Let us all to continue to pray Jeremiah 29:11, “For I know the plans I have for you,” declares the LORD, “plans to prosper you and not harm you, plans to give you a hope and a future.”

The plans HE has in mind are bigger than us!  He has amazing plans in mind for each of us, during the Advent season and continuing on into 2017.  I’m so excited to see the path He has laid out for each and every one of us.

Dear Heavenly Father, Thank you for continuing to hold us in the palm of Your hand.  We know that your eye is on the sparrow, so how much more do You have in store for us!  Continue to give us strength and hope in our times of doubt and fear. Amen.

Advent Devotion 13

The Prairie

By John Birkimer

 

 

Matthew 25:35  For I was hungry and you gave me food, I was thirsty and you gave me something to drink, I was a stranger and you welcomed me.  (NRSV)

A pleasant woman’s voice on my phone: “Sir, I hope you haven’t started yet. We are short some staff and won’t be able to do any tours today.” Me: “Well, we’re already on our way so we’ll come on out and just look around.” We had driven to Kansas City the night before and were on our way to visit the Tallgrass Prairie National Preserve in the Flint Hills region of Kansas, north of Strong City. I had signed up for a bus tour but this message seemed to cancel that plan. My wife, Sharleen, had grown up on the prairie of North Dakota and had seen tall grass before; I had not but wanted to and wanted her to see this, one of the few remaining tracts of the original tall grass ecosystem that once covered so much of the Great Plains.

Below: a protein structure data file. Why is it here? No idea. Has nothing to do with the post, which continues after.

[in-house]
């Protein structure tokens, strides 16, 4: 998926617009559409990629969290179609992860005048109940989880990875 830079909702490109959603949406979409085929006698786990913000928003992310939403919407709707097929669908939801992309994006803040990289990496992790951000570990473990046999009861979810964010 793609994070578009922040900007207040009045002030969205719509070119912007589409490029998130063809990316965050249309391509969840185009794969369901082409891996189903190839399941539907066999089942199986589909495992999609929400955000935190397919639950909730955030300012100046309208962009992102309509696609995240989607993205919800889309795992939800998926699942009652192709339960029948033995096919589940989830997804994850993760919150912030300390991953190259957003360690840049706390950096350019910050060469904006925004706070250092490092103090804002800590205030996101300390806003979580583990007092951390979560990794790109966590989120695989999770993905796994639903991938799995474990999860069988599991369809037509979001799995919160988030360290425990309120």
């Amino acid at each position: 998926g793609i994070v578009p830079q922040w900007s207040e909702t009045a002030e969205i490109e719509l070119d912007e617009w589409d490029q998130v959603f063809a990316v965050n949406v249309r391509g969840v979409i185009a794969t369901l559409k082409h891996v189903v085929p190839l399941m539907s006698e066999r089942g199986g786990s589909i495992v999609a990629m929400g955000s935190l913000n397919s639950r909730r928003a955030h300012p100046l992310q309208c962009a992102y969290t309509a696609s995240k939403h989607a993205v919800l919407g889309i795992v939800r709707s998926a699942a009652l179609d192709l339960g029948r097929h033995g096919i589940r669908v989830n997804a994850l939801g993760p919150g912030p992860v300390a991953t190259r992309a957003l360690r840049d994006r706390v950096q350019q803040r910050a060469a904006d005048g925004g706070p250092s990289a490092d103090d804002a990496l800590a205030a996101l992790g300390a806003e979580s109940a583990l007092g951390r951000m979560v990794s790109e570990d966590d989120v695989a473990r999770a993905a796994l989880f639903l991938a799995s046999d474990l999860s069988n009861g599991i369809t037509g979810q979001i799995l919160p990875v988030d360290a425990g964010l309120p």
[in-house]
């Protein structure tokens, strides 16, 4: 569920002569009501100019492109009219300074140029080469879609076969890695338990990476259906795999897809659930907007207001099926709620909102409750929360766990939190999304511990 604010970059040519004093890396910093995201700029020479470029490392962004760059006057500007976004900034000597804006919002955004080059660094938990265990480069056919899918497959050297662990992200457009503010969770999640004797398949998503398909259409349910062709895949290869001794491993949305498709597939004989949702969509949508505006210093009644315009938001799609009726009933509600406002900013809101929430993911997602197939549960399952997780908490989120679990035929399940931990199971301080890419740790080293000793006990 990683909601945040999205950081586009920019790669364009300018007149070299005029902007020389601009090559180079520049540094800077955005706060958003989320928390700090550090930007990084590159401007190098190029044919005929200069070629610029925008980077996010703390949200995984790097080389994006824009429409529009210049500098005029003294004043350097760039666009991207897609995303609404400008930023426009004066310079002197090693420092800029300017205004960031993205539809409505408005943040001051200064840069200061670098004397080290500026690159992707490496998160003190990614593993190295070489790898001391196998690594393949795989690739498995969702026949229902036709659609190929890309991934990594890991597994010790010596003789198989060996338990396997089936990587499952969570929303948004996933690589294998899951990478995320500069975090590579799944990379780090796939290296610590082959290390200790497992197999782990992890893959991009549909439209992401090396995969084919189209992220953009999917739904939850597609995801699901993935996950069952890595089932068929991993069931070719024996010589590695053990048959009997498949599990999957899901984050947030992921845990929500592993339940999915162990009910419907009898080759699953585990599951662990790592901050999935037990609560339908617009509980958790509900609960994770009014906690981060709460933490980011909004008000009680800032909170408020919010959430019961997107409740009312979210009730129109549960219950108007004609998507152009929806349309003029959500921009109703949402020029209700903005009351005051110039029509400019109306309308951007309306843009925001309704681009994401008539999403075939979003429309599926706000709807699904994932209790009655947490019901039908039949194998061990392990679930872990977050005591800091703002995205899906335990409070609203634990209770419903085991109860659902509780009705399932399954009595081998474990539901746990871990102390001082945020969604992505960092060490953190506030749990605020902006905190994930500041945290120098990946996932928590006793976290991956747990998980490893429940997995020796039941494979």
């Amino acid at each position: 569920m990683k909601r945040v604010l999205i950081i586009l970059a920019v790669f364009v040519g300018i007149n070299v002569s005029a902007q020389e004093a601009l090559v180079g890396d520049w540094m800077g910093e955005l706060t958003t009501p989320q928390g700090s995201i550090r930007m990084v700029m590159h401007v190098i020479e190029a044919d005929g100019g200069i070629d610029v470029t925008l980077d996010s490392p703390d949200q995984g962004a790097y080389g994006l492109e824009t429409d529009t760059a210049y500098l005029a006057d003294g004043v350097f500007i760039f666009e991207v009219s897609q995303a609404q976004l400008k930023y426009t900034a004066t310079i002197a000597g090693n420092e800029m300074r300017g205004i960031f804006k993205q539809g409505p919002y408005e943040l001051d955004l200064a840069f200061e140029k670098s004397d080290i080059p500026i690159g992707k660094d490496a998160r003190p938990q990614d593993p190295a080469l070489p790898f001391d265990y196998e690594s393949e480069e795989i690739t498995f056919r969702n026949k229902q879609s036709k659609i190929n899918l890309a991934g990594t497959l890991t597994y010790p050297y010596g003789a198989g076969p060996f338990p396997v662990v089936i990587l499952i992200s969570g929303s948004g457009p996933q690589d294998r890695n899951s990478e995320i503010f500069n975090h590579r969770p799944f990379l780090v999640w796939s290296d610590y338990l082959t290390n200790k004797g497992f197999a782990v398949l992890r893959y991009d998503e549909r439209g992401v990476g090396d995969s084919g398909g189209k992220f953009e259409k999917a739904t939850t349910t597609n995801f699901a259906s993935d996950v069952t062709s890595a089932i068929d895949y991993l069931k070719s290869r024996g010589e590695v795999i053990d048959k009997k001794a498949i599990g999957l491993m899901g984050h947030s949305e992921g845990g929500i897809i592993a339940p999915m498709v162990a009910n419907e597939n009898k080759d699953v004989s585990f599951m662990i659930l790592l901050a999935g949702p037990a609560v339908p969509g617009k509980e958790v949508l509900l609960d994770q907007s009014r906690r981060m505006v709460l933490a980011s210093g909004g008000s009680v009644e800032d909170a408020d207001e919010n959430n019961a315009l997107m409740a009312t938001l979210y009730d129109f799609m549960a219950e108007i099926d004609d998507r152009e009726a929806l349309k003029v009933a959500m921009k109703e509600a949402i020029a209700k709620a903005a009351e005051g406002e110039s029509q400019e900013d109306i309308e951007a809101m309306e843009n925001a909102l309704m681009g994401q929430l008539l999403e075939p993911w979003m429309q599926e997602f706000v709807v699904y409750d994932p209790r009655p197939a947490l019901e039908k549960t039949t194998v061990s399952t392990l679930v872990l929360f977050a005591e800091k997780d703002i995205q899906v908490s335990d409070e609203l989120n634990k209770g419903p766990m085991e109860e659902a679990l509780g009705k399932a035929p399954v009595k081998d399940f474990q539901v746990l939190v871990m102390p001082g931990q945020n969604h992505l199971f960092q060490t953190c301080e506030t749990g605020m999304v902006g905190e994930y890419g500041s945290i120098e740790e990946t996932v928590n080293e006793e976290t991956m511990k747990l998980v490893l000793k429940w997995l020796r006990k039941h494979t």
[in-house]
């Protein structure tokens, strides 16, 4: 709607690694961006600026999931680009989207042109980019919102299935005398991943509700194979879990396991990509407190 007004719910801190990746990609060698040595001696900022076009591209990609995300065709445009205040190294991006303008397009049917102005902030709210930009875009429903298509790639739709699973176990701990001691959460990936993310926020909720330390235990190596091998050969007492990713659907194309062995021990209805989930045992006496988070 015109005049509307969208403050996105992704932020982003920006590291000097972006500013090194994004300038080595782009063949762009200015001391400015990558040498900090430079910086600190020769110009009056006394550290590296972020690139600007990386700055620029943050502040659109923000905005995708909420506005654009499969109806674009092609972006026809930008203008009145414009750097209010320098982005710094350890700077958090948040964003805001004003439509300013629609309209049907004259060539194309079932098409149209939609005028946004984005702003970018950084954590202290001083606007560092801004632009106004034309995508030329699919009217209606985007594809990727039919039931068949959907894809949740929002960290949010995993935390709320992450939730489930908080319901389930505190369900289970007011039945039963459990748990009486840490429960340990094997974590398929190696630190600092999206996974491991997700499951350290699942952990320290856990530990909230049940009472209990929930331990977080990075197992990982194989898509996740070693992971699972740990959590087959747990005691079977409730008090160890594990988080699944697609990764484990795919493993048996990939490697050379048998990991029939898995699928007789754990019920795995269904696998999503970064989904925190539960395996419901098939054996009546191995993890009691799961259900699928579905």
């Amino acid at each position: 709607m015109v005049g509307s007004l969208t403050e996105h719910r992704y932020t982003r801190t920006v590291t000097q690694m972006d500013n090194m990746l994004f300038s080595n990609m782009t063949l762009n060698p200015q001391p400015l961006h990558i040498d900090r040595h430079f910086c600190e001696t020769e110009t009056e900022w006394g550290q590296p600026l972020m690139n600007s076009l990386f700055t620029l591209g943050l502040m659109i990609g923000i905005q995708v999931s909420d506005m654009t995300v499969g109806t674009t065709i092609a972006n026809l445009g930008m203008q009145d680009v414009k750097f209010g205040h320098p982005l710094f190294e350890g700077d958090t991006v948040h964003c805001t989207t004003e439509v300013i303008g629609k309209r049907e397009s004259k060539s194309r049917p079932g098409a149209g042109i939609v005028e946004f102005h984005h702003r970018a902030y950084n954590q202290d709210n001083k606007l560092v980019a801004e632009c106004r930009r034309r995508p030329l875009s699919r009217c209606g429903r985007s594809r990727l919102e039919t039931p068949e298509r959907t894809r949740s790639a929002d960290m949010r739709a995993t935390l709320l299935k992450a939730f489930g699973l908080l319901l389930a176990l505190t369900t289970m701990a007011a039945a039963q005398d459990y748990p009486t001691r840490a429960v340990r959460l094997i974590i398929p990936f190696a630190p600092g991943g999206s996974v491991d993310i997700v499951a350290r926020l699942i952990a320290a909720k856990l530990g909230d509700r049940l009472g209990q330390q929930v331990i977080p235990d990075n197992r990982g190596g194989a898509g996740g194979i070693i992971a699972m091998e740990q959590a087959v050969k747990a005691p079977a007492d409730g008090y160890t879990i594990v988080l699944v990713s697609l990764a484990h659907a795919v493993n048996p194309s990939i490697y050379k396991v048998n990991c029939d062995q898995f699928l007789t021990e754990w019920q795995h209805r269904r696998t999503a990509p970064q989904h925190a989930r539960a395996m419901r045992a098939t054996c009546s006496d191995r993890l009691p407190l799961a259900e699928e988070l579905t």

Upon arriving we entered the visitors’ center and were greeted by a youngish woman ranger. She asked if we were the Birkimers and when we agreed she said “We’ll be able to do a tour after all. I arranged with another worker to cover here for me so we can go in a little while.” We thanked her with great appreciation. A second couple shortly joined us and the five of us were soon riding across the prairie, listening to her story of the origins of the Preserve and watching small herds of bison in a distant field and cattle in another. When the bus stopped, the deep silence was broken only by the infrequent call of a bird. We left the Preserve after more thanks to this generous ranger. We had been strangers and she had welcomed us.

Lord, help us to always welcome the stranger, and to show gratitude when we as strangers are welcomed. Amen.

Advent Devotion 12

What the Wise Men Forgot

By Quinn Chipley

 

Luke 1:41-42And when Elizabeth heard the greeting of Mary, the babe leaped in her womb; and Elizabeth was filled with the Holy Spirit, and she exclaimed with a loud cry, "Blessed are you among women, and blessed is the fruit of your womb!”